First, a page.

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Anyone else in a super-selective grammar area NOT putting your DC in for the 11+?

(27 Posts)
LynetteScavo Thu 29-Aug-13 19:30:56

Every friend of DS2 we've seen this week has talked about the 11+, and how after the test they won't have to have their tutor any more (on inquiring it seems they've seen their tutor once or twice a week for two or three years).

They talk about how they really want to go to the grammar school, and how their parents ^really want to go to the grammar school.

DS2 looks like this confused. We decided not to put him in for the 11+ as we want him to go to the Catholic comprehensive in the next town, where his brother goes to school.

Anyone else feeling left out, although they really shouldn't be? (Maybe I should just count have much I've saved from not paying a tutor grin)

IloveJudgeJudy Thu 19-Sep-13 11:51:11

All three DC went to our local Catholic comp. Well, as much of a comp as it can be as it's in a grammar school area! DS1 could not have taken the 11+ as at that time, if you failed the 11+ you could not then go to the Catholic comp; it had to be no 1 choice.

DD did not want to take the 11+ as she did not want to go to a single-sex school. She is now in a grammar school 6th form as the courses suit her better than the ones at the comp. DS1 stayed at the comp for 6th form. DS2 did not take the 11+, either, as he did not want to go to a single-sex school, either. Some of DD's and DS2's compatriots did take, and pass, the 11+ and I know that some people won't believe it, but they did not go to the grammar. They chose to go to the comp. We have been very happy with the education that our DC have had. It may not have been as hothoused as the grammars, but if the DC have the ability, they will do as well at the comp as at the grammar. We felt the pastoral care was miles better at the comp than the grammar and that, actually, given the level of DC that the comp started with, it actually did better than the grammars, who cream off the top students, some of whom still failed their GCSEs.

exoticfruits Tue 17-Sep-13 20:43:34

I would choose a proper comprehensive over a grammar school. We deliberately moved out of a grammar school area before the secondary stage and have never regretted it.

Standautocorrected Tue 17-Sep-13 20:23:16

I won't put dd1 in for it unless she wants to. Highly unlikely that she will want to
Ds on the other hand has already told me he is going. He somehow thinks its the best place for him. If he is sure when it's time to really start deciding, I will help him all I can. I will certainly offer a tutor.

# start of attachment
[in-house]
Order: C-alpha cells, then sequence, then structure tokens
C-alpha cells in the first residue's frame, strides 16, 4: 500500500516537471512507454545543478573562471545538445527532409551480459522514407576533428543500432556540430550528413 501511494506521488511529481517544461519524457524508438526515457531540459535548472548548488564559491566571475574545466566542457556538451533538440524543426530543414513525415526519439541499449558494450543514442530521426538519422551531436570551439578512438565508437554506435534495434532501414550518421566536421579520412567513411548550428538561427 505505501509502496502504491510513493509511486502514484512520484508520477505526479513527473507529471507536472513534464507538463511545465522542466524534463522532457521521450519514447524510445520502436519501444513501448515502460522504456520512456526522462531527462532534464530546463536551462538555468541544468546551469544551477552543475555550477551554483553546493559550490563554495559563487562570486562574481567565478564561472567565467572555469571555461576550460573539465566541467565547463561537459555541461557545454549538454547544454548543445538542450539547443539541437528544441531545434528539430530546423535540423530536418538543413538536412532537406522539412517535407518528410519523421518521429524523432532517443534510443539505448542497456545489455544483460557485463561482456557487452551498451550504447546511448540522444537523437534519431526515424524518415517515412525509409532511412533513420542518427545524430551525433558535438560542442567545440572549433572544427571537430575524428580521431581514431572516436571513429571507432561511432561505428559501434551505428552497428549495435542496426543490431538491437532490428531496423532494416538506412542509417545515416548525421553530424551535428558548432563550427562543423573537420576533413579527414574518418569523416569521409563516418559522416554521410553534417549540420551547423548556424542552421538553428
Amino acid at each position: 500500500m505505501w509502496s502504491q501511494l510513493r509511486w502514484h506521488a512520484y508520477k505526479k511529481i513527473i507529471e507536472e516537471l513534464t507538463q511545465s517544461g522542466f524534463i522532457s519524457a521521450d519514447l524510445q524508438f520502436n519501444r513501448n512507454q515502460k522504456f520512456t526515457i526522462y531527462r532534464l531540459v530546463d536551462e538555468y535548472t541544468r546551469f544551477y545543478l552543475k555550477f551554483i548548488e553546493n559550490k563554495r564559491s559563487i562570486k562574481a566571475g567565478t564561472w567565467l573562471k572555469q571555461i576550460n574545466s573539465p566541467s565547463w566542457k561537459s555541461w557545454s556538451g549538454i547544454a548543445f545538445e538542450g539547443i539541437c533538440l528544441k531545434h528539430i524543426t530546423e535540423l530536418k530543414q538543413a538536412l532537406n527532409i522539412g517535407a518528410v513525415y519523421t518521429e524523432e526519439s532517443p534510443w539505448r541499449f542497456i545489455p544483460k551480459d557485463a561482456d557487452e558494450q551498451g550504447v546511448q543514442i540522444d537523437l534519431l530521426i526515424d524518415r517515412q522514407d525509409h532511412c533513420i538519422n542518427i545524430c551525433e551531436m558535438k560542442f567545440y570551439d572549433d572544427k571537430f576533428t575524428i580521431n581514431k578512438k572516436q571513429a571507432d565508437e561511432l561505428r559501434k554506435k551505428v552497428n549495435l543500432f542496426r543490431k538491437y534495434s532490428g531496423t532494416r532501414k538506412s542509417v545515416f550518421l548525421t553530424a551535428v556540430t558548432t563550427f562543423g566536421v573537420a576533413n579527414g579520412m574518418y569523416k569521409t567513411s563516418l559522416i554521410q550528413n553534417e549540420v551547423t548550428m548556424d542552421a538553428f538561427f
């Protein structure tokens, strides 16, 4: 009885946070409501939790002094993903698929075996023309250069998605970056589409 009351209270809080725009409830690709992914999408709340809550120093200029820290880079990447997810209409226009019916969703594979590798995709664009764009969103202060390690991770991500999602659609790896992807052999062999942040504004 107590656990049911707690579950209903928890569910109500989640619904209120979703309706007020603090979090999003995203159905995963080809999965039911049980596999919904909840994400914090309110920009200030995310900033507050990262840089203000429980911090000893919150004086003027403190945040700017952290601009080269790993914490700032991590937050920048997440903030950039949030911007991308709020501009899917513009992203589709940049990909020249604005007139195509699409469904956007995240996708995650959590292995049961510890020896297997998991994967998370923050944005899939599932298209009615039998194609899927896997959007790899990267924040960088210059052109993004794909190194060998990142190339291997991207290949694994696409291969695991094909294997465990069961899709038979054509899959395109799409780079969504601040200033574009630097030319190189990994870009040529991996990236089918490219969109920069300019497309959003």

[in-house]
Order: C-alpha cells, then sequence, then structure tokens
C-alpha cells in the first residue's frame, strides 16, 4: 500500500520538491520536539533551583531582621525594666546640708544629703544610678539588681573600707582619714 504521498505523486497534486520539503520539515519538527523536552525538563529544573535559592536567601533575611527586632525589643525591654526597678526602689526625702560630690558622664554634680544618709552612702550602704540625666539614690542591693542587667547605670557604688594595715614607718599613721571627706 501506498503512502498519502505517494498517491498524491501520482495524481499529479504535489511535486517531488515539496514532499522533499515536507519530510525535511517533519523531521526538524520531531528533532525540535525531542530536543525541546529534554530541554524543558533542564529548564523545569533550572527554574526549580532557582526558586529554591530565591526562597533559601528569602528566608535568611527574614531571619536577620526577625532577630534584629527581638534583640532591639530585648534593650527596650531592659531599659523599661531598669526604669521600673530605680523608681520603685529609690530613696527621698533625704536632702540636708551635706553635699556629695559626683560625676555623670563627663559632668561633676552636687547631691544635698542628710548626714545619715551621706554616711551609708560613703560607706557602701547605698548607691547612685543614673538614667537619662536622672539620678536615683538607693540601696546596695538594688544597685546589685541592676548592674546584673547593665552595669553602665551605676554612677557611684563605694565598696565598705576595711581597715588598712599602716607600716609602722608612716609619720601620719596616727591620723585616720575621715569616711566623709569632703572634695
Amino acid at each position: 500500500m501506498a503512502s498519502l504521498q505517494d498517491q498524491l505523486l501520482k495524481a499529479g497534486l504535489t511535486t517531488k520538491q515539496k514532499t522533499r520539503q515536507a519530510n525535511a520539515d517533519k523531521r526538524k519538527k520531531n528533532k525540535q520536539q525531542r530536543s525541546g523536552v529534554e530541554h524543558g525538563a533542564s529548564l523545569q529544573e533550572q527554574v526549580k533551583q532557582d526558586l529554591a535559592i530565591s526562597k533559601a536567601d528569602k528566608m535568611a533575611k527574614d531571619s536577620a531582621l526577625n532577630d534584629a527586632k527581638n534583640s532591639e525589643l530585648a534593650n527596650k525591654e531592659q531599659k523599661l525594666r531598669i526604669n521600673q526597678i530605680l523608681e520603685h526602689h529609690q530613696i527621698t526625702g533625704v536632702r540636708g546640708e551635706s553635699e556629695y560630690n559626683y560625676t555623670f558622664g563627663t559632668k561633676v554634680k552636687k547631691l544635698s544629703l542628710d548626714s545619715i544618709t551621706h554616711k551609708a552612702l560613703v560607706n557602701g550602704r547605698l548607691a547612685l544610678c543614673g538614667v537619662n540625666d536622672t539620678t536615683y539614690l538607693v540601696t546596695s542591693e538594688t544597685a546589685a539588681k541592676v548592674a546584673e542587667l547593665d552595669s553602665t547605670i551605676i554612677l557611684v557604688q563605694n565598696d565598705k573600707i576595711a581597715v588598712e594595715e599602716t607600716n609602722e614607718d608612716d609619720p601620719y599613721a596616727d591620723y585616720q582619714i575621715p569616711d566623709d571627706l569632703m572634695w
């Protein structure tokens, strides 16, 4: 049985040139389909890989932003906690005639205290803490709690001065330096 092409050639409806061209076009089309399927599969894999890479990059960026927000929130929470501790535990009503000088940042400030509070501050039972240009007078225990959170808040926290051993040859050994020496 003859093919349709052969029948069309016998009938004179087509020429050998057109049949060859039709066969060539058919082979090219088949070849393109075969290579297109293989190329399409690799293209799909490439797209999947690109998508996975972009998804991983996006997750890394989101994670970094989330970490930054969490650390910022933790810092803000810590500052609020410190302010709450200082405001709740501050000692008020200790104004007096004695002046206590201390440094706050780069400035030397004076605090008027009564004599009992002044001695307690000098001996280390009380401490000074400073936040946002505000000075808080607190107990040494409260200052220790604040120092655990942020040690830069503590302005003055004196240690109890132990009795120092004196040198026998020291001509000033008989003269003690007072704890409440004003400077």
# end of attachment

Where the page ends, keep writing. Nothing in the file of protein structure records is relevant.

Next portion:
Everyone I know who has got into grammar / selective school has had a tutor. It's big business round here.

LaVolcan Sun 15-Sep-13 19:58:56

Come off it, everyone would like their children in a grammar. Why on Earth would you CHOOSE the local comp?

Depends whether it's really a comprehensive, or a secondary modern. Many parents are very happy to chose a genuine comprehensive.

muminlondon Sat 14-Sep-13 23:24:11

'Come off it, everyone would like their children in a grammar. Why on Earth would you CHOOSE the local comp? '

Depends where you live. I live near superselectives. But the comprehensives in the LA where I live are much better than in the LA where the grammars are grin

teacherwith2kids Fri 13-Sep-13 20:58:00


I too would choose our local comp (technically secondary modern) - it gets better results than all our local privates save one 'international name'. It has far better added value than most of the 'residual grammars'.

LynetteScavo Fri 13-Sep-13 20:52:09

Just checked back to this thread, and strokey while I may not have chosen the local comp (secondary modern, technically), I would choose the comp DS goes to over any school, of any type in our county.

I chose it for it's pastoral care. The head claimed their pastoral care was second to none. I thought "Yeah, right, I give you two weeks before you have no idea what to do with DS." I have been proven very wrong. smile

It also happens to be the only Dyslexia friendly school anywhere near us, which will be good for DD. smile

All children are different. Many sensible parents can see there are better options for their DC than a grammar school.

Why would you choose to live in a grammar area when, if your DC doesn't get in, they are then in a secondary modern with no 6th form? confused

LibraryBook Thu 12-Sep-13 19:44:03

It's all become very complicated. I can't decide which sort of parent I dislike the least between those feigning religion to control admissions and those tutoring their children to procure an invitation to the grammar school party.

It makes paying the least hideous option.

Why don't we all go back to just going to our most local school. We've made life really shit with our sharp elbows.

strokey Thu 12-Sep-13 13:41:46

Come off it, everyone would like their children in a grammar. Why on Earth would you CHOOSE the local comp?

It was one of the main reasons we chose this area. Although I can already tell that my 5 year old wont be in the running.

EarlyIntheMorning Wed 11-Sep-13 21:47:22

At least children get into grammar thanks to their own effort/merits/natural ability/hard work

To get into a Catholic school parents have to profess a religion/attend church

So it's still selective, albeit not academically selective

Elibean Sat 31-Aug-13 18:07:43

We're not in a superselective, or grammar of any sort, area.

Thank goodness smile

BlackMogul Fri 30-Aug-13 20:49:19